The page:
Comstock, Jennifer

2013-11-07T23:59:59.000Z

114

Sandia National Laboratories: Radar Friendly Blades  

Broader source: All U.S. Department of Energy (DOE) Office Webpages (Extended Search)

MitigationRadar Friendly Blades Radar Friendly Blades Some wind farms have the potential to cause interference with the normal operation of radar systems used for security, weather...

115

Tornado identification from analyses of digital radar data  

E-Print Network [OSTI]

of Yukon, 40 km north- west of NSSL. Later, a cell to the northwest of Oklahoma City developed to str'ong intensity and a funnel cloud was reported over Tinker AFB at 1930 CST. Hist~or of the Yukon Storm During the afternoon, the squall line moved... signature 1n analyses of digital radar data from ceni;ra 1 Oklahoma during the Spring. The data were collected by the l0-cm WSR-57 radar at the National Severe S torms Laboratory at Ilorman, Oklahoma. Three types of numerical analyses were used in th1s...

Pittman, Donald Wayne

2012-06-07T23:59:59.000Z

116

Cloud Computing  

SciTech Connect (OSTI)

Chicago Matters: Beyond Burnham (WTTW). Chicago has become a world center of "cloud computing." Argonne experts Pete Beckman and Ian Foster explain what "cloud computing" is and how you probably already use it on a daily basis.

Pete Beckman and Ian Foster

2009-12-04T23:59:59.000Z

117

Nailing Down Ice in a Cloud Model  

Broader source: All U.S. Department of Energy (DOE) Office Webpages (Extended Search)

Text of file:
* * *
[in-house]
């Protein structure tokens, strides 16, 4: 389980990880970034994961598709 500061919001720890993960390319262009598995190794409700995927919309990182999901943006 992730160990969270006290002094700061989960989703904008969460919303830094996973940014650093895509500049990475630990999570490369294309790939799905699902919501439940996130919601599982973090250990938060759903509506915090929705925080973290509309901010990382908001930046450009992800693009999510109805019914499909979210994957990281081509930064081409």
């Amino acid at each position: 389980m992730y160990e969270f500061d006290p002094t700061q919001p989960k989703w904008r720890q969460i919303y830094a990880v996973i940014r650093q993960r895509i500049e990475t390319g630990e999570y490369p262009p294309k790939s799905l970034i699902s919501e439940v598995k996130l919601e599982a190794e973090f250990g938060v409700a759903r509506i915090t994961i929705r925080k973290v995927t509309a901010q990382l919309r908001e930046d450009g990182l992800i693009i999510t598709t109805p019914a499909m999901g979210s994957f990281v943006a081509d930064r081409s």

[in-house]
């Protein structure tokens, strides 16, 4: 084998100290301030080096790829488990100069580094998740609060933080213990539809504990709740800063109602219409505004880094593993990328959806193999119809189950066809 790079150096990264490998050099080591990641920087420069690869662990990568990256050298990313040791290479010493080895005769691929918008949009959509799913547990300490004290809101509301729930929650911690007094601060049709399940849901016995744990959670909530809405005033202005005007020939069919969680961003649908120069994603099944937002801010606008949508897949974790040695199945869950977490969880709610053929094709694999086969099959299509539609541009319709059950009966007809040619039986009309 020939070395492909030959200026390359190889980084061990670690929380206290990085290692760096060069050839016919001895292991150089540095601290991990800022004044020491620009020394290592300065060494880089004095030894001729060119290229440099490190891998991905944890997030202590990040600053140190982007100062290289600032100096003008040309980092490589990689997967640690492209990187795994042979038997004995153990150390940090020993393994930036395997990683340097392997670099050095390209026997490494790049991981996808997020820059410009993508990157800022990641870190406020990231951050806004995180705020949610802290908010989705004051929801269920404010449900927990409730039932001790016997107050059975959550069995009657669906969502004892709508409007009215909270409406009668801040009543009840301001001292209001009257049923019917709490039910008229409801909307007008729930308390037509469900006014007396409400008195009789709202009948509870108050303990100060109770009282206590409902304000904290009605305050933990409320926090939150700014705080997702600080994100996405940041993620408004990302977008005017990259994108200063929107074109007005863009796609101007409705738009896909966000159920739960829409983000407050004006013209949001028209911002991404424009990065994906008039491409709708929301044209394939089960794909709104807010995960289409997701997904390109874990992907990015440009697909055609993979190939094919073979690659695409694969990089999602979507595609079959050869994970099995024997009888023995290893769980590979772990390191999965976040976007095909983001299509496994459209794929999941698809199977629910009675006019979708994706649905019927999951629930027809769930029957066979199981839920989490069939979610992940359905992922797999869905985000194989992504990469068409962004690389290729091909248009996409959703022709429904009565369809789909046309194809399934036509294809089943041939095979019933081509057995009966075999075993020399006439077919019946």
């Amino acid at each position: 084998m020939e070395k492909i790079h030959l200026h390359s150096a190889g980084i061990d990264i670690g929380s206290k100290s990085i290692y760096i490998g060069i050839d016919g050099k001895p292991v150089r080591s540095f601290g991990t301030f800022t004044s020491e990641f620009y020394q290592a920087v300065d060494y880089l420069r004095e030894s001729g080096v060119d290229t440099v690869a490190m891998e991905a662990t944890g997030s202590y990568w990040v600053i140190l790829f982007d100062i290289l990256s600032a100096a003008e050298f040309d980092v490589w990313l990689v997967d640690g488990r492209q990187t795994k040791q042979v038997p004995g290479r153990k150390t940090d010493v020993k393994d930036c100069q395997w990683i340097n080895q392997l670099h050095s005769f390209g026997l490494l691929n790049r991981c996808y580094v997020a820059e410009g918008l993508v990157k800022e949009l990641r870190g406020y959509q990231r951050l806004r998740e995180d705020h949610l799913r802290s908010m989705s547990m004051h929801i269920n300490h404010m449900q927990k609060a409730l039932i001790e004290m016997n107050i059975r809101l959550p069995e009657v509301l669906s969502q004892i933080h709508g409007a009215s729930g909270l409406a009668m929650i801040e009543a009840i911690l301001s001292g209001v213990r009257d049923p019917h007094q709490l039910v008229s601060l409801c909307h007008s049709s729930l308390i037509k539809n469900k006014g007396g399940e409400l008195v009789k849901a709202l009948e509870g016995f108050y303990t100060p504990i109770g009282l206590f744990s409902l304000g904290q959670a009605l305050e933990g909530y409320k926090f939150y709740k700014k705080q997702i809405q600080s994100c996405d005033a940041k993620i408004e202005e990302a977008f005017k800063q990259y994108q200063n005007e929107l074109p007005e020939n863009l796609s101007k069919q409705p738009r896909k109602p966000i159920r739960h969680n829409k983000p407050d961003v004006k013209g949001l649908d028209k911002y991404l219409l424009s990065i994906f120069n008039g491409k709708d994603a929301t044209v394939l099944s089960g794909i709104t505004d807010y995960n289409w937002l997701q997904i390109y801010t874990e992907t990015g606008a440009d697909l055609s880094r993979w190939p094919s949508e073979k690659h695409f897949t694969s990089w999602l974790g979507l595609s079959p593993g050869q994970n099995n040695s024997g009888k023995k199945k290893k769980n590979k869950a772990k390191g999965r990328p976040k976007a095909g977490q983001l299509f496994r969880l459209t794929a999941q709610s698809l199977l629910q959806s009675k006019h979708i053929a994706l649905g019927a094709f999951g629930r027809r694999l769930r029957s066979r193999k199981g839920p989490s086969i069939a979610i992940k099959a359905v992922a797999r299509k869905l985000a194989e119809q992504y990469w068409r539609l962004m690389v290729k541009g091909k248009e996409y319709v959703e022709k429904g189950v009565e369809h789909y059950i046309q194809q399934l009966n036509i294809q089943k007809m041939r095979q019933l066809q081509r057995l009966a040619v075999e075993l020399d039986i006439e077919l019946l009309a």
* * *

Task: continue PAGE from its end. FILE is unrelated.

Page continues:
Nailing Down Ice in a Cloud Model Nailing Down Ice in a Cloud Model For original submission and image(s), see ARM Research Highlights http://www.arm.gov/science/highlights/ Research Highlight A research team led by scientists at Pacific Northwest National Laboratory identified specific strengths and weaknesses of four different ice cloud retrieval algorithms. Their comparisons tested the ability of the algorithms to obtain cloud properties from radar and lidar observational measurements. The team noted the sometimes large variances in heating/cooling measurements compared to the observed data. Identifying specific weaknesses will help scientists improve our understanding of cloud properties in the atmosphere, which can be used for climate model development and evaluation. "Measuring the effective size and mass of ice crystals impacts our understanding

118

Combined CloudSatCALIPSOMODIS retrievals of the properties of ice clouds  

E-Print Network [OSTI]

March 2010; published 21 July 2010. [1] In this paper, data from spaceborne radar, lidar and infrared radiometers on the "ATrain" of satellites are combined in a variational algorithm to retrieve ice cloud the impact of the microphysical assumptions on the algorithm when radiances are not assimilated by evaluating

Hogan, Robin

119

Cloud Computing at NERSC  

Broader source: All U.S. Department of Energy (DOE) Office Webpages (Extended Search)

Home R & D Archive Cloud Computing Cloud Computing Cloud computing is gaining a foothold in the business world, but can clouds meet the specialized needs of scientists?...

120

Characterizing the Radar Backscatter-Cross-Section Sensitivities of Ice-Phase Hydrometeor Size Distributions via a Simple Scaling of the Clausius–Mossotti Factor  

Science Journals Connector (OSTI)